How Twitter Makes Money From Occupy Wall Street
Through promoted accounts, Twitter is monetizing news on the fly in a way that no other news organization can.
This morning, I loaded up TweetDeck to follow the chaos, and began tracking the hashtags #OWS and #OccupyWall Street.
Here's what I saw:
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At that top of each stream is @Verigreedy a.k.a Stop Verizon Greed, a promoted Twitter account for the Communications Workers of American Union, which is engaged in a public battle with telecommunications giant Verizon (VZ) over worker wages and benefits.
If you follow the link to the CWA's website, you'll find a very Occupy Wall Street-esque message:
On Thursday, November 10, the Verizon Workers' March for the 99% will set off for New York City from downtown Albany to shine a spotlight on the corporate greed run rampant at Verizon.
So why is this interesting?
Think about it.
The CWA is paying money to put its @VeriGreedy account, and its website, in the front of people tracking Occupy Wall Street. And given that Twitter has been forced to throttle streams, it's safe to say that much of the world is paying close attention.
And thus Twitter is actually monetizing a specific societal trend and associated news events on the fly -- something no traditional media organization can do.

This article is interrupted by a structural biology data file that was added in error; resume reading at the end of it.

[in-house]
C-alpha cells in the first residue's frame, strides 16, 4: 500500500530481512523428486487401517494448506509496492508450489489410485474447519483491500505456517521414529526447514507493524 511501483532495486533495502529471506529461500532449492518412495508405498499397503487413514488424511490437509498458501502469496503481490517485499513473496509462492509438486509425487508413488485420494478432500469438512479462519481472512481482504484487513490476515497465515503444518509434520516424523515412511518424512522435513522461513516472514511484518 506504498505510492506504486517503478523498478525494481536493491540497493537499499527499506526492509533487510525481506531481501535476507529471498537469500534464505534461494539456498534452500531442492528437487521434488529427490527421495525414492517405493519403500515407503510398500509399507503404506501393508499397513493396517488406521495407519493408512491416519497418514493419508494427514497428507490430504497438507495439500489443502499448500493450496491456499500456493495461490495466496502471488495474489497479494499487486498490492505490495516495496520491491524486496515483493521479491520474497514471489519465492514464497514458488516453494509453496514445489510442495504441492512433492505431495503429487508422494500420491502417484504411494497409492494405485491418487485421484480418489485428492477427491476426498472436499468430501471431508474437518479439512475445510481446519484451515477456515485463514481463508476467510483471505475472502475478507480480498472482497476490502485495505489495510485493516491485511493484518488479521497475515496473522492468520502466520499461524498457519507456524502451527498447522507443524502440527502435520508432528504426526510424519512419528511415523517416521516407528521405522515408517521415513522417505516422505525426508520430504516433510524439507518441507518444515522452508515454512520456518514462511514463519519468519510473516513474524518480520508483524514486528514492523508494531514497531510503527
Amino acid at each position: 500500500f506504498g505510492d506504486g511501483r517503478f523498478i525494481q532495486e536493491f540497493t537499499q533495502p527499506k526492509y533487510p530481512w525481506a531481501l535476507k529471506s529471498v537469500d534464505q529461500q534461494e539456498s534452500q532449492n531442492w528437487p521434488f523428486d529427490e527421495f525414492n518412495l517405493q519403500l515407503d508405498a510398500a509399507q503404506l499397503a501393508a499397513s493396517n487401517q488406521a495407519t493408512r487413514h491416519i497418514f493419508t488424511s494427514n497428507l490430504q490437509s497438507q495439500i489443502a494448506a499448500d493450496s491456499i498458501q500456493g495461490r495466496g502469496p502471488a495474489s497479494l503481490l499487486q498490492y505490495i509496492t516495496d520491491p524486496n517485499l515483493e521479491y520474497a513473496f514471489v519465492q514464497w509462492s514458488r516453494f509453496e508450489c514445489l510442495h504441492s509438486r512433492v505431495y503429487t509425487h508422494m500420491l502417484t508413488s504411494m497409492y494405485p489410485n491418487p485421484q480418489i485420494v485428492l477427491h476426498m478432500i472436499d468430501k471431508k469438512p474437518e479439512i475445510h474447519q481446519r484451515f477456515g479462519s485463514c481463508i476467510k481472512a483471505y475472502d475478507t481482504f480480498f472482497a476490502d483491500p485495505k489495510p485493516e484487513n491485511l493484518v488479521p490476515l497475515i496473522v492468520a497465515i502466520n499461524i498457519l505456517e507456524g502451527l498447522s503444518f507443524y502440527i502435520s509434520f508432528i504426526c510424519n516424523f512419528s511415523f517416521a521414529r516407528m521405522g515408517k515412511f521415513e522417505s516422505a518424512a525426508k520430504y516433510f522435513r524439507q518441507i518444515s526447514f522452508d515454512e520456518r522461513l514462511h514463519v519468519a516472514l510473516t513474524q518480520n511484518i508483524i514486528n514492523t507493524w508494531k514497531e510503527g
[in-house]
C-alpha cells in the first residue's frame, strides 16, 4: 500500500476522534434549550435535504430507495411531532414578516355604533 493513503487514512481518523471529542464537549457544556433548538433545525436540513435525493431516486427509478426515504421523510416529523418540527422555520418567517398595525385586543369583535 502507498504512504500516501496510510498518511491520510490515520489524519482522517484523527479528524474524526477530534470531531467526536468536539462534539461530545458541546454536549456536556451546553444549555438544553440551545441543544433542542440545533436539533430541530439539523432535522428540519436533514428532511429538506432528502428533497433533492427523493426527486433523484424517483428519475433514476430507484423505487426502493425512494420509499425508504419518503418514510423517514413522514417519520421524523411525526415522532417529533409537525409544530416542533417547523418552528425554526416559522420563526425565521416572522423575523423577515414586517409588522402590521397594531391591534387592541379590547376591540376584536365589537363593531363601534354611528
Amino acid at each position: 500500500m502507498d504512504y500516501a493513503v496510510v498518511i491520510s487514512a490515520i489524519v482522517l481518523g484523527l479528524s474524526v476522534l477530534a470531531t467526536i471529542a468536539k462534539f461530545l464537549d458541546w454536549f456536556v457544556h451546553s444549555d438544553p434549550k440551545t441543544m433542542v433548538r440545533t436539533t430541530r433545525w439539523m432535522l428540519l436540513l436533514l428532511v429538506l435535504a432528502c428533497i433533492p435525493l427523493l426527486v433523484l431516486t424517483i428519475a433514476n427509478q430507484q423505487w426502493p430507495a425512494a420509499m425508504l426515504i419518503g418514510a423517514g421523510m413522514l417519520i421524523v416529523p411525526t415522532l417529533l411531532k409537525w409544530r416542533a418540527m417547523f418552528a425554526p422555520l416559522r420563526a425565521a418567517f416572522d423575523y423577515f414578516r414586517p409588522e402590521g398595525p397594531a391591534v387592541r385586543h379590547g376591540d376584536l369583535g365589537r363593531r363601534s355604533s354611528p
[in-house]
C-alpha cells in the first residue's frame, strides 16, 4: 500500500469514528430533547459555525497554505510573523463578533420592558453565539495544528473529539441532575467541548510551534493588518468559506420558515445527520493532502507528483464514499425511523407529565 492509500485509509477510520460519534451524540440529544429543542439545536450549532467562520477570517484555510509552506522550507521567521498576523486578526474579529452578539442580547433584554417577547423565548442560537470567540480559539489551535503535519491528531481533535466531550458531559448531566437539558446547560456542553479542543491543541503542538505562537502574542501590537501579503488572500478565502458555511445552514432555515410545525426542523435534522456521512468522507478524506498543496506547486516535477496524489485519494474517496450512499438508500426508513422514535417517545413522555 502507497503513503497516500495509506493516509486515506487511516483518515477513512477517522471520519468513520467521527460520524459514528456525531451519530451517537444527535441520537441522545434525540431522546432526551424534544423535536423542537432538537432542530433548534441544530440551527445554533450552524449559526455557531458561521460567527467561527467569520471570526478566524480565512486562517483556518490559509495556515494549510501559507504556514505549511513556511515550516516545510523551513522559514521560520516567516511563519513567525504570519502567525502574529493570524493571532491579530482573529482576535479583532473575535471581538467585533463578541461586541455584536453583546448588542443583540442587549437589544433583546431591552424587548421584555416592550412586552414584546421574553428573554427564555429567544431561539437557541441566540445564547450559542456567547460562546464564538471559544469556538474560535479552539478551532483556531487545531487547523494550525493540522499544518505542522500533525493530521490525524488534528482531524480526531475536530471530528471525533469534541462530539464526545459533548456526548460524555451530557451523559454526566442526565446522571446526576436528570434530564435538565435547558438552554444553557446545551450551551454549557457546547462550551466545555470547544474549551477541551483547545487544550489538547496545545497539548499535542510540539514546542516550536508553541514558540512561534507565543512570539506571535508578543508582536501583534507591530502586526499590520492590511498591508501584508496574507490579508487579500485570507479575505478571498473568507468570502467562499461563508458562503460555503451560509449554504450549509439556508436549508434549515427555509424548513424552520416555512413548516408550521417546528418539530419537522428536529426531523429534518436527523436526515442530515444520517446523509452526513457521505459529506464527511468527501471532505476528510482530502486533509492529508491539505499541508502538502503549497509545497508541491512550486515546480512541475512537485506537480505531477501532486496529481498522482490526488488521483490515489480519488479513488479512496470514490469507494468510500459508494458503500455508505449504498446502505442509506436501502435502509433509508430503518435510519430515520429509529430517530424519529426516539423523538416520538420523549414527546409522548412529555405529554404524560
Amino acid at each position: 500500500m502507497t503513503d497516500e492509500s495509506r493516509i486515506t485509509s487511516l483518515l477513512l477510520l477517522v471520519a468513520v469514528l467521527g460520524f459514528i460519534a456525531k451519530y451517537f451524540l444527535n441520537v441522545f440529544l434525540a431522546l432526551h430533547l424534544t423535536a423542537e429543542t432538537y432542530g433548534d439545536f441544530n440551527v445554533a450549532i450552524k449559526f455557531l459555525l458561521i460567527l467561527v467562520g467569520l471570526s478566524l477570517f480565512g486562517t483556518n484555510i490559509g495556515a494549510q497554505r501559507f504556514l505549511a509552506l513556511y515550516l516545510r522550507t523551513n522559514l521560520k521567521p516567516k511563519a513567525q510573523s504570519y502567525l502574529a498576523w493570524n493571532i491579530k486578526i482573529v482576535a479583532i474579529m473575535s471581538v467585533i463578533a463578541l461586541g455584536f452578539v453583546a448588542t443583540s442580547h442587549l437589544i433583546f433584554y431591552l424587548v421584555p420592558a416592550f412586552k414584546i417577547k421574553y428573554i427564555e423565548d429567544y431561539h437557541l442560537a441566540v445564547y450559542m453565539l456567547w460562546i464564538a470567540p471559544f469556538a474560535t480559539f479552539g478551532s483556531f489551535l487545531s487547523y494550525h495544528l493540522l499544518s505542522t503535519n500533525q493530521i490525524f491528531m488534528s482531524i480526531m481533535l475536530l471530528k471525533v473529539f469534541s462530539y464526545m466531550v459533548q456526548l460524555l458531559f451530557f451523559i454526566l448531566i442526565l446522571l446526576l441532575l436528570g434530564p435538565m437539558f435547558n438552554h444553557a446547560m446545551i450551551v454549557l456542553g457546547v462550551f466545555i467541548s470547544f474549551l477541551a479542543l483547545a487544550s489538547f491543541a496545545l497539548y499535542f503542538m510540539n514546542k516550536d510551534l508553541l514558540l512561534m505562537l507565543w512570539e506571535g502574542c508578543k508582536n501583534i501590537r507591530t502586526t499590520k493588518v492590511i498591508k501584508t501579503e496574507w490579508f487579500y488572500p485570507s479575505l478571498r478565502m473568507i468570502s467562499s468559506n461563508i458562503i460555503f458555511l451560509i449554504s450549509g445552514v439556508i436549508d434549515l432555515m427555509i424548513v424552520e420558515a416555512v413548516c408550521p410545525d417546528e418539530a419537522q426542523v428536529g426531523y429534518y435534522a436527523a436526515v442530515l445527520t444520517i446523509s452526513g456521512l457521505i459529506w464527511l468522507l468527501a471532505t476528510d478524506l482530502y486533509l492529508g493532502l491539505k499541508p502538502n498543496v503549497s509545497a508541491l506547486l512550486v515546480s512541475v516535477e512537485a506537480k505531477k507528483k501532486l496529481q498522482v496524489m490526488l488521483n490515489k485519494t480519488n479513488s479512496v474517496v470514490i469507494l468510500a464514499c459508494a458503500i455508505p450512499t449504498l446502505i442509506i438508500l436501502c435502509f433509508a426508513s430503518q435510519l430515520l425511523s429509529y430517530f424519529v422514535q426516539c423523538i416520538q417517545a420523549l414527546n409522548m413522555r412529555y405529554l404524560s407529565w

It's not just the CWA. Searches on Twitter.com for #OWS and #OccupyWallStreet revealed promoted accounts from organizations like the Service Employees International Union, Americans Elect, and National Parks News. I even saw the New York Life insurance company pop up once, though that may have been some type of glitch.
In June of 2011, GE (GE) and Comcast (CMCSA) subsidiary NBC announced that it beat out Disney's (DIS) ESPN and News Corp.'s (NWSA) Fox Sports to broadcast four Olympics Games through 2020 at a cost of $4.4 billion.
That guarantees NBC a certain volume of exclusivity to major news events, with I'm sure what is a reasonable expectation of profit for them.
Nothing wrong with that.
But think about what's happening on the ground in New York City right now.
A spontaneously created of journalists -- a.k.a. everyday people with Apple (AAPL) iPhones -- is delivering news from the ground via Twitter, which in turn is monetizing that news.
Are the 99% delivering the quality of professional journalism outlets like Bloomberg and the New York Times?
No, but they don't have to, because Twitter's success has proven that 140 characters worth of content at a time is more than enough for millions upon millions of people.
Thus, Twitter is becoming an incredibly powerful news outlet, dedicated to covering -- and profiting from -- well, anything big that happens in range of a cell phone.
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